The Open Up Guide on Land Governance is a resource aimed to be used by governments from developing countries to collect and release land-related data to improve data quality, availability, accessibility and use for improved citizen engagement, decision making and innovation. It sets out:
Les Open Up Guides sont des outils pratiques développés par l’ODC et ses partenaires thématiques pour aider les gouvernements et d’autres acteurs à utiliser la publication d’ensembles de données stratégiques pour relever les principaux défis politiques.
What is the state of land information in South Africa? Is there really a lack of land data to support decisions and to improve land governance? This was the point of departure that a team of specialists grappled with to uncover the many different sources of land data and information available in South Africa.
This report provides a summary of a two-part online workshop in June 2020 to explore the creation of a community of experts to support the ongoing development of the LandVoc concept scheme, and to support ongoing contributions from the LandVoc community to AGROVOC.
An information ecosystem is an extremely vast and cluttered space. What data exist? What data is up to date? What data is reliable? Who owns the data? Can I use the data without inflicting harm? Who are the data subjects? Many people across numerous sectors struggle with such questions and more. The land governance sector in India is no different.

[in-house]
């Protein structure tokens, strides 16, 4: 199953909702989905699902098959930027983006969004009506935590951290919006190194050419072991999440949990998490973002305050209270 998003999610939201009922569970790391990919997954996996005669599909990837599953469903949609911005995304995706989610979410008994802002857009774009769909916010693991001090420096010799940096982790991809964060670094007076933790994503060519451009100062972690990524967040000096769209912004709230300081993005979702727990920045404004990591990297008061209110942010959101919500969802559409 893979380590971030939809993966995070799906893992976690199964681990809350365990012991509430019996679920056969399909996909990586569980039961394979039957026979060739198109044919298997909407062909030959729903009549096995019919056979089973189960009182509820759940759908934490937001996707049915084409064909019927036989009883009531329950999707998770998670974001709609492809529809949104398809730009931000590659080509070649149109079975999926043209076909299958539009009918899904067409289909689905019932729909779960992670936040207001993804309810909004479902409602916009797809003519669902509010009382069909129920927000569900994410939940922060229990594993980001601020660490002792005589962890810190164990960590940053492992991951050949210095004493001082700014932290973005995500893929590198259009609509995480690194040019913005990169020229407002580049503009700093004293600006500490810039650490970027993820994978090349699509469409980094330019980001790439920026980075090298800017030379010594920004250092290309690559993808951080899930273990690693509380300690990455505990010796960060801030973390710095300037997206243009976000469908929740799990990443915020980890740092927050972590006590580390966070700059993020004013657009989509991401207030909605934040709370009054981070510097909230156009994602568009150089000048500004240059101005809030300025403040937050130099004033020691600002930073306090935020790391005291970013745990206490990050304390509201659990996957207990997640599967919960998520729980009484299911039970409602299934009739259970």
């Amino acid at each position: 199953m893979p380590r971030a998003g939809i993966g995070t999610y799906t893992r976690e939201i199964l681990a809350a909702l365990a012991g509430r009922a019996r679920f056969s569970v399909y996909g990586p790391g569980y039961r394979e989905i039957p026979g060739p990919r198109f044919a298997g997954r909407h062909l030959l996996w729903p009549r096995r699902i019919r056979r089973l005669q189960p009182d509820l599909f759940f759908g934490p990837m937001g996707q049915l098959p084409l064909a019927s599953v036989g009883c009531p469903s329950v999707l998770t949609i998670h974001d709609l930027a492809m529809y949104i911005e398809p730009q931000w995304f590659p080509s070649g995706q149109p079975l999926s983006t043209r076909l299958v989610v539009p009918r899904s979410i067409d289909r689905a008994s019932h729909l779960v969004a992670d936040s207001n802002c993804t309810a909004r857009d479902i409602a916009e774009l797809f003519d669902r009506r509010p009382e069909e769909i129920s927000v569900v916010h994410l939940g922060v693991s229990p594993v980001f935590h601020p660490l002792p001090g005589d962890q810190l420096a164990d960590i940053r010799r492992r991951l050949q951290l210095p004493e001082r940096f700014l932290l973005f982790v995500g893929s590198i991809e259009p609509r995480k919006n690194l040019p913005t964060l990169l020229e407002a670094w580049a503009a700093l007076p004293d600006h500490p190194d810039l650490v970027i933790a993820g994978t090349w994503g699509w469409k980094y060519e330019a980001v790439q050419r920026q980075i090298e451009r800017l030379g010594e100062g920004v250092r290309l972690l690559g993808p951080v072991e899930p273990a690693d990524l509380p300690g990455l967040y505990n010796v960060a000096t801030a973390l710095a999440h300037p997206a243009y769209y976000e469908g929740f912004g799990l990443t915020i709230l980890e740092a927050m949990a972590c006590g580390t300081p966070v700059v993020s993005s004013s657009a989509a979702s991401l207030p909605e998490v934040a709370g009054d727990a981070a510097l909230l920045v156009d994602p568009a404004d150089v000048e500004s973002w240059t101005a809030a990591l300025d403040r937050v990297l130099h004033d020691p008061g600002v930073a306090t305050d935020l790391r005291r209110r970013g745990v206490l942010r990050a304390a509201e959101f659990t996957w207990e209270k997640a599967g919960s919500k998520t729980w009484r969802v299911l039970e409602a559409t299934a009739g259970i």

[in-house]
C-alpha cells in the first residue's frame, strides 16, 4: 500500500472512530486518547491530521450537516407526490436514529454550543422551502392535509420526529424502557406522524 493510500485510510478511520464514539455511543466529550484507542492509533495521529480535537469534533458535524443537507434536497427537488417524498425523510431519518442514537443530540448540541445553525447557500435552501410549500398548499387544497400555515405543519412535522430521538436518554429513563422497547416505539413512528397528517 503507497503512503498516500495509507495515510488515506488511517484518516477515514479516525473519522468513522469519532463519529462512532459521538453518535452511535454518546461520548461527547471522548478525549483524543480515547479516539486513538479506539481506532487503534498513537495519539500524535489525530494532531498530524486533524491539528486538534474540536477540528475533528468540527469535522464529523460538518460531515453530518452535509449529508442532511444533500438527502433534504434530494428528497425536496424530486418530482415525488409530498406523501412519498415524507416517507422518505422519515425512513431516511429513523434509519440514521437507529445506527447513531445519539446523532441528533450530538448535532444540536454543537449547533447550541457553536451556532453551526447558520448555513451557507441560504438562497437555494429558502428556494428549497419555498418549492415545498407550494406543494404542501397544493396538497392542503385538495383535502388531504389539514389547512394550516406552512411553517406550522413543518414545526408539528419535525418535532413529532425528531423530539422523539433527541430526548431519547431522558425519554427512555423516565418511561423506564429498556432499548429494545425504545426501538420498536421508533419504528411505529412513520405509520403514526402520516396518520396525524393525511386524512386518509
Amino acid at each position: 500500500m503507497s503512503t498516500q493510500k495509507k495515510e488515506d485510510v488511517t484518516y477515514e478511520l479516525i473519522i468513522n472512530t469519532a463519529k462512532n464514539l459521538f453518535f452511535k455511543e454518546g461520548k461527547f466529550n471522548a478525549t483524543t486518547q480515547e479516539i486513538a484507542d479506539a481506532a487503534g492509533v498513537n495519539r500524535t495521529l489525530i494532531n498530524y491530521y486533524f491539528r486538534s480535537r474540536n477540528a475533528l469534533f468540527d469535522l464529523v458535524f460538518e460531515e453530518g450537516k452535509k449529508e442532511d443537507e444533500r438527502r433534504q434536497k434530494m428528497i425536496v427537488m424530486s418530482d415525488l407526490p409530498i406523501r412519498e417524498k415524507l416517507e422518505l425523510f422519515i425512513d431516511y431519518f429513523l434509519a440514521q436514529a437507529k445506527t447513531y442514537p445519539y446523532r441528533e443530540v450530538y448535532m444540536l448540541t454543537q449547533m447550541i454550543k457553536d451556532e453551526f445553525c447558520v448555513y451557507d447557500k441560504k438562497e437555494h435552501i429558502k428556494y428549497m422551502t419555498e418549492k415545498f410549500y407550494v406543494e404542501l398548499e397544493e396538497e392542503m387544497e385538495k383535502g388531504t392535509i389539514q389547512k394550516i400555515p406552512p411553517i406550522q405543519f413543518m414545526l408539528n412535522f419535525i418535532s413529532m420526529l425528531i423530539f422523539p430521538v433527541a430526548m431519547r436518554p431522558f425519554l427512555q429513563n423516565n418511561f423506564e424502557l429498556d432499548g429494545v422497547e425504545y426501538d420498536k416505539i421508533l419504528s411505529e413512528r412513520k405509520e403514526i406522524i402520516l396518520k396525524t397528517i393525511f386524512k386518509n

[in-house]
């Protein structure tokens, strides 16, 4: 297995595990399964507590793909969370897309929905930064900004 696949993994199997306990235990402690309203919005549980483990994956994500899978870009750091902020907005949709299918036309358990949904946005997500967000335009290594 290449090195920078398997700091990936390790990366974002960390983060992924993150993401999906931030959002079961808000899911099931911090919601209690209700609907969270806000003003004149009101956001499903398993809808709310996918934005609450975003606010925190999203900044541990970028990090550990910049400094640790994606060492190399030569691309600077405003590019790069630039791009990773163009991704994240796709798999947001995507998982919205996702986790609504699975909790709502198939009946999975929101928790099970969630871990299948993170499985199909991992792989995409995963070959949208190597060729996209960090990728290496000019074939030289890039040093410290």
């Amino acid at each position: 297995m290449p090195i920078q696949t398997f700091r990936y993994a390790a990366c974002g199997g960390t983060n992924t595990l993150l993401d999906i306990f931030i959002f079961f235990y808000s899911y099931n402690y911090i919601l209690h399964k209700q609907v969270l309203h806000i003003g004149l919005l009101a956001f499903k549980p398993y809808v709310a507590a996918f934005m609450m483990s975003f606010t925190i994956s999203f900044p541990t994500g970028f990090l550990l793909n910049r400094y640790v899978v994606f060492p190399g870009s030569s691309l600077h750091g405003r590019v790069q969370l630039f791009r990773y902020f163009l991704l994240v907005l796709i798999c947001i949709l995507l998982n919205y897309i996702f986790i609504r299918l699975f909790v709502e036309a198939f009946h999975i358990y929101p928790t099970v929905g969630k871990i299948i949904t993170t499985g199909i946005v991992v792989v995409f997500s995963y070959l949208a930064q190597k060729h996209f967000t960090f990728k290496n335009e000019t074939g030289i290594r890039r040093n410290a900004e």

Land is a key economic resource inextricably linked to access to, use of and control over other economic and productive resources. Recognition of this, and the increasing stress on land from the world’s growing population and changing climate, has driven demand for strengthening tenure security for all.
When disasters displace people, land records and geospatial data are key to protecting property rights and building resilience.When land conflicts occur, it is clear that conciliation efforts would benefit from access to data and evidence. In order for marginalized peoples and communities to gain control of their rights, there is no doubt that data, information and knowledge are indispensable.
This paper describes the development of a Land Information Management System (LIMS) for County Governments in Kenya. In the new Constitution 2010, devolution of some national government functions and formation of county governments was provided for. These invoked the development of new land laws to guide the devolution processes and procedures.
Land Registration and Administration in Kenya is currently operated on a multi-legal platform [UN 2013]. The Land Registration Act No. 3 of 2012 (LRA) was in that regard enacted to consolidate, harmonize and rationalize land registration goals; which are yet to be achieved.